@AuFCL: I am not above (or below) swallowing my pride and admit that I was wrong about asking you to block some views. "I was wrong.". Would it be possible to revert and permit script to mark pages in any namespace in any state, "not proofread", main namespace, etc? My error cropped up after saving the page as proofread, a typo which would have been seen before opening the page for editing. "Mea culpa." — Ineuw talk 05:04, 3 January 2016 (UTC)
No problem. As I so cleverly scared you off leaving the exercise in a state I could edit, please see changes in User:AuFCL/common.js/typoscan.js. I have merged a few of the typo test cases and added a couple. The only one you might find objectionable is "Ave" as it catches abbreviated "Avenue". Feel free to delete it if not useful. AuFCL (talk) 06:18, 3 January 2016 (UTC)
There is nothing wrong with adding any text. How many Avenues will I come across anyways? I also intended to put in " — " mdash surrounded by space(s) to be trimmed. I may also have a couple more. — Ineuw talk 07:09, 3 January 2016 (UTC)
Both mdash and ndash cases are now catered for, variously in rules //5 and //6. AuFCL (talk) 07:12, 3 January 2016 (UTC)
Thanks. — Ineuw talk 07:14, 3 January 2016 (UTC)

┌─────────────────────────────────┘
First the easy part: I don't know the answer to the Carl Sagan question you left me, but I can tell you that I read "Contact" a long long time ago. — Ineuw talk 22:49, 3 January 2016 (UTC)

Same here. As I recall there was an epilogue to the story along the lines that many years later the evolved "advertising scanner" mentioned earlier in the plot uncovered a perfect binary representation of a circle buried within the digits of π—which is inevitable when you think about it as it is accepted wisdom that all possible sequences must be found present in the infinite expansion of any irrational number, so e, φ and $\scriptstyle{\sqrt{\text{any prime}}}$ would be equally eligible (although not as plot-worthy?) AuFCL (talk) 00:14, 4 January 2016 (UTC)
After writing the above I found this. AuFCL (talk) 01:16, 4 January 2016 (UTC)

Re typoscan: Came to realize that prior to proofreading, a page can easily have 10+ typos highlighted. When I had it set to 5, it missed a circumflex "^", so I changed the minimum to 15, and may up it higher if necessary. — Ineuw talk 22:49, 3 January 2016 (UTC)

In point of detail the whole concept of typoFuse is a bit of a rushed-solution. The way it is implemented it "cuts-off" the search after marking the given number of distinct matching HTML text-elements (which could actually be a higher number than the "obvious" value) but at the expense of perhaps never marking the later alternatives at all. From a satisfaction perspective it would be better to search for all alternatives but that would defeat the purpose of making the scan quicker… Catch-22 in a nutshell. AuFCL (talk) 00:14, 4 January 2016 (UTC)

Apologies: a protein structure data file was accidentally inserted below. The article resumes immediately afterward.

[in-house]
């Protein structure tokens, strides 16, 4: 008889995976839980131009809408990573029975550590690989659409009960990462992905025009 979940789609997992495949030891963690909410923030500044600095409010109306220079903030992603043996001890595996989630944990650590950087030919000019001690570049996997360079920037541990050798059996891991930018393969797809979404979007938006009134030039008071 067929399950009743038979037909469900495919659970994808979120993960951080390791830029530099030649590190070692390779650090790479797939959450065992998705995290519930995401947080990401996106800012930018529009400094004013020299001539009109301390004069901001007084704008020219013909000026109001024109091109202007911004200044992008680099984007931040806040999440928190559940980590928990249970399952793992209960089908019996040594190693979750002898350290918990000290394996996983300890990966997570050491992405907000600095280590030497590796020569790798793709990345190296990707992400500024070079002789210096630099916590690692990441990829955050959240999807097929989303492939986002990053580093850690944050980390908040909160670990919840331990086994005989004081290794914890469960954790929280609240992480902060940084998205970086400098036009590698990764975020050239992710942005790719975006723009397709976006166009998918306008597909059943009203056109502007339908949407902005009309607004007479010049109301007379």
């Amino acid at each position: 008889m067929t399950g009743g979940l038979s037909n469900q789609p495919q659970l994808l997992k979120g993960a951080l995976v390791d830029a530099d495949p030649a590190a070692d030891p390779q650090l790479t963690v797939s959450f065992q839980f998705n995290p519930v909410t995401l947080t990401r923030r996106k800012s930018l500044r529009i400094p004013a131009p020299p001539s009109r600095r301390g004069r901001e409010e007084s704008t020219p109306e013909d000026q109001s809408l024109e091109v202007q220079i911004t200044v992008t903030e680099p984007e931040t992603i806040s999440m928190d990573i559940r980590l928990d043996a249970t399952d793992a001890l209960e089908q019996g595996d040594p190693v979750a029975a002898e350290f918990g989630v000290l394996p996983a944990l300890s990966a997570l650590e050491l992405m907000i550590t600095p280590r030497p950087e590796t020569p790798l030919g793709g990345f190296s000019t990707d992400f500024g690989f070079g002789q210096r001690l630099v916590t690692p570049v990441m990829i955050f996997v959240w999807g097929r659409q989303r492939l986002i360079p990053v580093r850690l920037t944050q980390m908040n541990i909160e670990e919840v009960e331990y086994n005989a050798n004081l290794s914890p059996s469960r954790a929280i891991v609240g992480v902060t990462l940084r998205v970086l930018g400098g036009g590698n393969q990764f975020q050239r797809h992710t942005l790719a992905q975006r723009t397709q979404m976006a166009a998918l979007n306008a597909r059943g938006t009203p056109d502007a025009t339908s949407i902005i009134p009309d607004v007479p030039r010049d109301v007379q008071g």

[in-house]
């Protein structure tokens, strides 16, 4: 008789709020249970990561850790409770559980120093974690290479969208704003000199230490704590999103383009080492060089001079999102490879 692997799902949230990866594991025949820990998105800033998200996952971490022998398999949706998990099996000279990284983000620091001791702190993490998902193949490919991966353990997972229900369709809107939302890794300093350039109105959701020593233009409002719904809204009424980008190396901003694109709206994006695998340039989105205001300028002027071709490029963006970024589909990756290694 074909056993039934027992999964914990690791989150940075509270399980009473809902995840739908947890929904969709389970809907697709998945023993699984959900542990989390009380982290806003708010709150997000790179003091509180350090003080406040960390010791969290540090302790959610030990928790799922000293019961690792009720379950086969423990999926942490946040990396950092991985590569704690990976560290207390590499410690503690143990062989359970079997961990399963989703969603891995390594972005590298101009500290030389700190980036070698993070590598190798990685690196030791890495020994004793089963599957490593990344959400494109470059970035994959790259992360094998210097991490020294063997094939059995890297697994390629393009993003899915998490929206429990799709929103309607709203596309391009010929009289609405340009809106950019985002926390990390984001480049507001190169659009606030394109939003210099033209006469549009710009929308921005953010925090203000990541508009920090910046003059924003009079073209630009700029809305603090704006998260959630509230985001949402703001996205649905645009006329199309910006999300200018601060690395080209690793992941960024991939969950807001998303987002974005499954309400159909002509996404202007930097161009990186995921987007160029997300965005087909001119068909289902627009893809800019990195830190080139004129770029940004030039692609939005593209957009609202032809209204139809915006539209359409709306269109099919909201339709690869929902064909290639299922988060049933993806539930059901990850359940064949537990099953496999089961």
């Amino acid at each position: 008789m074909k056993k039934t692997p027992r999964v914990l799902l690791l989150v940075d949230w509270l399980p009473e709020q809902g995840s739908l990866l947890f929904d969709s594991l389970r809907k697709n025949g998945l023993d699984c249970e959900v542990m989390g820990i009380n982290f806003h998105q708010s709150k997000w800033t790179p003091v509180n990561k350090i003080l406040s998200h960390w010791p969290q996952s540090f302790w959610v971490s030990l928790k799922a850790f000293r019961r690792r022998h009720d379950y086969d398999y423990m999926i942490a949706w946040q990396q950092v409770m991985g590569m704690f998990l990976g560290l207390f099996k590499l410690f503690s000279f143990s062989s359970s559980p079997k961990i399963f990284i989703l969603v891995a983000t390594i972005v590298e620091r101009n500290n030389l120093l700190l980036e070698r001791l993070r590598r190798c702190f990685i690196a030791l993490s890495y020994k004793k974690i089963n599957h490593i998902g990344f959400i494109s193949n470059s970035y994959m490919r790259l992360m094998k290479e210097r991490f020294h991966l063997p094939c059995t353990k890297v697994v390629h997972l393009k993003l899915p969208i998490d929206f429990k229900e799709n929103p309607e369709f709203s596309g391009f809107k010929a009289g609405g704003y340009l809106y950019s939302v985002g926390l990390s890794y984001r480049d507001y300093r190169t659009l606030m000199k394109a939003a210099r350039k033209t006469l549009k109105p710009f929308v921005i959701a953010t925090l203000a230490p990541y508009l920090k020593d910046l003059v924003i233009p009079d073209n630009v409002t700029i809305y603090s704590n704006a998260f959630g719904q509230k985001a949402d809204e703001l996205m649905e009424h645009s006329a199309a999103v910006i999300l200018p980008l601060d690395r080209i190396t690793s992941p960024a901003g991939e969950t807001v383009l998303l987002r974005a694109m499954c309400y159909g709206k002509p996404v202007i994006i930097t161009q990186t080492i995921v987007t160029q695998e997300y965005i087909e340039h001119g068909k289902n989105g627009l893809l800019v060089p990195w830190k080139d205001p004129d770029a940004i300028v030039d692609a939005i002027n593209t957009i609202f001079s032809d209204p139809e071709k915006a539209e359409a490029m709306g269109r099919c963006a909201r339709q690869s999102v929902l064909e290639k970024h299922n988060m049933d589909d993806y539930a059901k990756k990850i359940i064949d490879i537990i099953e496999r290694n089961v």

At first I thought that some of my questions to come will drive you batty, but then I realized that I can't do more damage. So here is the first. — Ineuw talk 22:49, 3 January 2016 (UTC)

Insanity shared can only lead to evolution in the genre; a "survival of the battiest" if you will. Recall you were the one who pronounced me nuts earlier? I challenge you to a balms race. AuFCL (talk) 00:14, 4 January 2016 (UTC)

What is the status of the document when it is displayed using "Show preview"? Is the display still in edit mode? — Ineuw talk 22:49, 3 January 2016 (UTC)

In the sense of the comments in the code: yes. In point of detail the action= component of the URL changes: on initially commencing an edit session (including creating an entirely new page) it is set to action=edit but upon first Preview or Show Changes (and thereafter until eventually saved or abandoned) it becomes action=submit. Was this the answer you were seeking, or did I misunderstand the question? AuFCL (talk) 00:14, 4 January 2016 (UTC)

Thanks for looking into it. — Ineuw talk 09:21, 4 January 2016 (UTC)

Typo script #3 a new day

Done In my script, changed "lie" to "li" because this definition ignored a number of errors. I will expand the list to be more specific to reduce the number of li's, because every page has about a dozen of correct "li".

Mission Impossible?

@AuFCL: There are missions to be had, and if you choose to accept, there will be great rewards for you in the afterlife.

• Could you explore the possibility of highlighting the possible typos in 'Preview' mode and in the Main namespace only??? And only turn on the script in these two modes?
• These are the two places that are crucial to identify a typo. In Preview, which is at the end of editing but before saving, and then when reading in the main namespace because a chapter, or an article occupies one page and it's easier than paginating in the Page: namespace.
• Is it possible to add an exclusions list?

Finally, am I asking too much? — Ineuw talk 22:42, 6 January 2016 (UTC)

Ironically you are precisely describing my "initial aberration" away from Mpaa's basic conception. The world turns full-circle, and if we are lucky (and observant) we notice the fifth (or fifty-fifth?) time around? Ground-hog day?